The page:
Your best membership engagement strategy (and why it works)
If your organization’s main source of funding comes from membership dues or subscriber revenue, you need to focus on delivering an unbeatable customer experience.
Doing so creates the foundation for a long-term relationship between customer and company (yes, your association is a business and your members are your customers).
The importance of customer experience
“67% of customers mention bad experiences as a reason for churn, but only 1 out of 26 unhappy customers complain,” according to Huffington Post.
That second statistic is incredible. And it’s frightening. And it totally makes sense.
Why churn happens
When you don’t have a relationship with an organization, a bad experience will drive you away in a heartbeat. Think about the last time you tried a new restaurant and the food and service were mehhh—not so bad that you found a caterpillar in your edamame, but not good enough to return again or recommend to a friend, either.
The same logic applies to associations, membership organizations and professional societies.
If the people you serve don’t feel engaged with your mission or connected to what you stand for, they will eventually leave. And, if that earlier statistic is correct, 25 out of 26 (96%) won’t complain before you notice they’re already out the door.
Engagement overcomes bad experiences
Even the best organizations occasionally deliver poor customer experiences. However, if the foundation of the relationship is strong, it will endure and, perhaps, become stronger as a result.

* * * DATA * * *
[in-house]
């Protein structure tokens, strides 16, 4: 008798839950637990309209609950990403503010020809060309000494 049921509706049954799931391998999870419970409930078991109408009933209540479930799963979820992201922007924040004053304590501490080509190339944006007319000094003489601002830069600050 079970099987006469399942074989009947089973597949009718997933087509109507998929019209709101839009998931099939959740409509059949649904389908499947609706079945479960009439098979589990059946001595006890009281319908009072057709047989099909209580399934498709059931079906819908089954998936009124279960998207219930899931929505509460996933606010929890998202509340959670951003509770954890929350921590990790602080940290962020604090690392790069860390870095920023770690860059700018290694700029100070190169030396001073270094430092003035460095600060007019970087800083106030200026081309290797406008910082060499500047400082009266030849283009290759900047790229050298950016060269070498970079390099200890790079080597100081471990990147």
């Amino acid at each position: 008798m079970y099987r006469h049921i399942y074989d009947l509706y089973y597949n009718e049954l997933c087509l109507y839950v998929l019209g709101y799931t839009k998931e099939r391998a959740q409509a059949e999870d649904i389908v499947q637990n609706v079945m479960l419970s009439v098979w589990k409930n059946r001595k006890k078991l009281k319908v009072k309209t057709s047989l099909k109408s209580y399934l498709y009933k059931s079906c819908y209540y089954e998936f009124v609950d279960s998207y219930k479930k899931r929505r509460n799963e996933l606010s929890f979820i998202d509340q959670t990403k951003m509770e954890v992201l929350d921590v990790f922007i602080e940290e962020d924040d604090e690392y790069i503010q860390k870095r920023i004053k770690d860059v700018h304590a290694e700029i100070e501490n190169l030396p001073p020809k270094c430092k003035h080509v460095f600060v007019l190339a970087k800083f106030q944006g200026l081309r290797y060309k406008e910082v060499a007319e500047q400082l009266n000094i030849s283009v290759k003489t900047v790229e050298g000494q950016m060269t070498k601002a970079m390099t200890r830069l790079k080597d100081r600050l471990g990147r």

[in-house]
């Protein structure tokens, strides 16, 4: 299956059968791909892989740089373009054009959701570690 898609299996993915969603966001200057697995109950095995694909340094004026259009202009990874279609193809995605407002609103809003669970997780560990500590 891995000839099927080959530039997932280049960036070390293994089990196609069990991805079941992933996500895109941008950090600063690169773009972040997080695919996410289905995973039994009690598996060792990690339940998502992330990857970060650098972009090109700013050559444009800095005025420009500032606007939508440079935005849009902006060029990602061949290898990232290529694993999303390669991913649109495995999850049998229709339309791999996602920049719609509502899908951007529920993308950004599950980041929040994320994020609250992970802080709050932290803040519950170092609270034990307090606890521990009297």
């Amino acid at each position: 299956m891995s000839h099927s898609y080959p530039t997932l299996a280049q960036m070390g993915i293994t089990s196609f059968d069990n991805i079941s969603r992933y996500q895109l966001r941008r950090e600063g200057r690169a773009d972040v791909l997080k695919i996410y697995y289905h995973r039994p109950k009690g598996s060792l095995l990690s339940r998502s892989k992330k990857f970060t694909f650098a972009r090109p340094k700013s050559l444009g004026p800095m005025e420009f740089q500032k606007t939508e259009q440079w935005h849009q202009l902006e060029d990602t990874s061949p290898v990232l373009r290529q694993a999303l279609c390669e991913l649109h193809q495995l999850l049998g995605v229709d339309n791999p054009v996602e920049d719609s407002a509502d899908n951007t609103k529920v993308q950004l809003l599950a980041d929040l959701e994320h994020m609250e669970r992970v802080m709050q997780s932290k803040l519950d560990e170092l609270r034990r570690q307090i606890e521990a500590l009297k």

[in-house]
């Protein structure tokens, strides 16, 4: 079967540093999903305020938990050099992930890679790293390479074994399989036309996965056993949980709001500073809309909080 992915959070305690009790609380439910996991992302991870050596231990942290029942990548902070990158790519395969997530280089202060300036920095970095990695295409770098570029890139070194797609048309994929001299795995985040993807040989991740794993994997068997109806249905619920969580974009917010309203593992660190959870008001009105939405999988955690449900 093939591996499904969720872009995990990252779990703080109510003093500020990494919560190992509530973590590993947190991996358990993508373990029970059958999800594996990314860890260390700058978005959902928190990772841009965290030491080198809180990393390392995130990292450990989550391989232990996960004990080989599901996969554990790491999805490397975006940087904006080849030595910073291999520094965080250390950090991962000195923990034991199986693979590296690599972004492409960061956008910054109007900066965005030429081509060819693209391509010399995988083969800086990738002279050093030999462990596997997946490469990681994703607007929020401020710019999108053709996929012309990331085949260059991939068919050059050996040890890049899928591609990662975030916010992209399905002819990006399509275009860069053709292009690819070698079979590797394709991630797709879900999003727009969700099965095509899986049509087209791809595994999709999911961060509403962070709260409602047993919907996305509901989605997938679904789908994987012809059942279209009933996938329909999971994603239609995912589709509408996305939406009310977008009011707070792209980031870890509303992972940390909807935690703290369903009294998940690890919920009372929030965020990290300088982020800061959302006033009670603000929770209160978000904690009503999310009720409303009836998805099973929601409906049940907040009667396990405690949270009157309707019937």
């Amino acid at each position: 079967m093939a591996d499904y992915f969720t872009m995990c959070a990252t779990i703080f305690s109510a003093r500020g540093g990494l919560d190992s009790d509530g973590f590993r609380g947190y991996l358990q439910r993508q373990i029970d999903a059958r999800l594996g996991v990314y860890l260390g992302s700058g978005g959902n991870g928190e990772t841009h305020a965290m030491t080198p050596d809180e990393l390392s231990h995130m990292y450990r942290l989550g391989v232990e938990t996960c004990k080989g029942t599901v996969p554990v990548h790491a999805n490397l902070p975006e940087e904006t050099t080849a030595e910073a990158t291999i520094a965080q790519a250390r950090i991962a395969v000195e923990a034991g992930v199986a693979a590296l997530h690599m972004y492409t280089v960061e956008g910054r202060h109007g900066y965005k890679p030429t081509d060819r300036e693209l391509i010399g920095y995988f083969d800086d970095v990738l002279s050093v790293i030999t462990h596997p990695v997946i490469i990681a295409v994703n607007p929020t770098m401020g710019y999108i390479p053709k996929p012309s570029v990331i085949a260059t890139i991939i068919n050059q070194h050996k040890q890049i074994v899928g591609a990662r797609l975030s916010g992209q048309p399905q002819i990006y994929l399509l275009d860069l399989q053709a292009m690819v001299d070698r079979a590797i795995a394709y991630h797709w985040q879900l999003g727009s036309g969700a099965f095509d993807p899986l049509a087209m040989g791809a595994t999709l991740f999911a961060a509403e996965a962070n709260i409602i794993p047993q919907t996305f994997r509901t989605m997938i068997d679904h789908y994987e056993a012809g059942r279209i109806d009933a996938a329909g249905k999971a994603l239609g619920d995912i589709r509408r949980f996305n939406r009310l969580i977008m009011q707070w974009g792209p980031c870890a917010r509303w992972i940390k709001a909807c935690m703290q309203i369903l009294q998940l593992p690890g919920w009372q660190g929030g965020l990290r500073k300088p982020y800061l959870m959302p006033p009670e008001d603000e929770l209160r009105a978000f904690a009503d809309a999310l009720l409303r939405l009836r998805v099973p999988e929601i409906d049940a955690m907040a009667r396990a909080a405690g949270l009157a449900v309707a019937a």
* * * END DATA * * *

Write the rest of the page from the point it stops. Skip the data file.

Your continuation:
I go to the same Starbucks every morning on my way to work. I order the same drink every time (grande vanilla latte—it rhymes and it’s delicious). When I walk in, I don’t even say a word. My barista starts making my drink when she sees me. I’m in and out.
The experience is amazing 99% of the time.
Then last week, a new crew of baristas was training…which means the newbies disrupted my flow. On Monday, I was given hazelnut flavoring instead of vanilla.
Tuesday, same thing. Wednesday it happened again. I’m a pretty easygoing person, but three flubs in a row motivated me to finally complain.
Sipping my third, disgusting hazelnut latte of the week (caffeine is a hell of a drug), I sat at my desk and wrote a brief, constructive note to Starbucks support online. I simply summarized the events of the week, my dissatisfaction with the experience and how I knew it was someone’s first few days and didn’t want my complaint to affect them specifically.
Within 24 hours, I had a very sincere apology in my inbox and three free drinks credited to my Starbucks account. Another great customer experience.
Invest in the customer experience
The important point here is that I already had a great relationship with Starbucks before they messed up. I highly value their service, their product and the joy that they bring to me every day.
When Starbucks faltered, I told them. Just like you would want your best friend to tell you when you were out of line or hurt their feelings. When you have a strong relationship with someone, they don’t push you away when you screw up. They put their arm around you.
The same goes for your members.
If you are consistently delivering value and positive experiences when they engage with your organization, your members will feel deeply connected to you. If you make a mistake or lose sight of their needs every once in a while, they will stick with you and stay engaged. They may even help make you stronger.
What are you doing to measure and ensure your organization delivers exceptional customer experiences? Associations Now has some easy ways to get started.
At a minimum, you should conduct an assessment of your value proposition and communication strategy for engaging your members.
Don’t wait for that one person to complain before you notice the other 25 are already gone.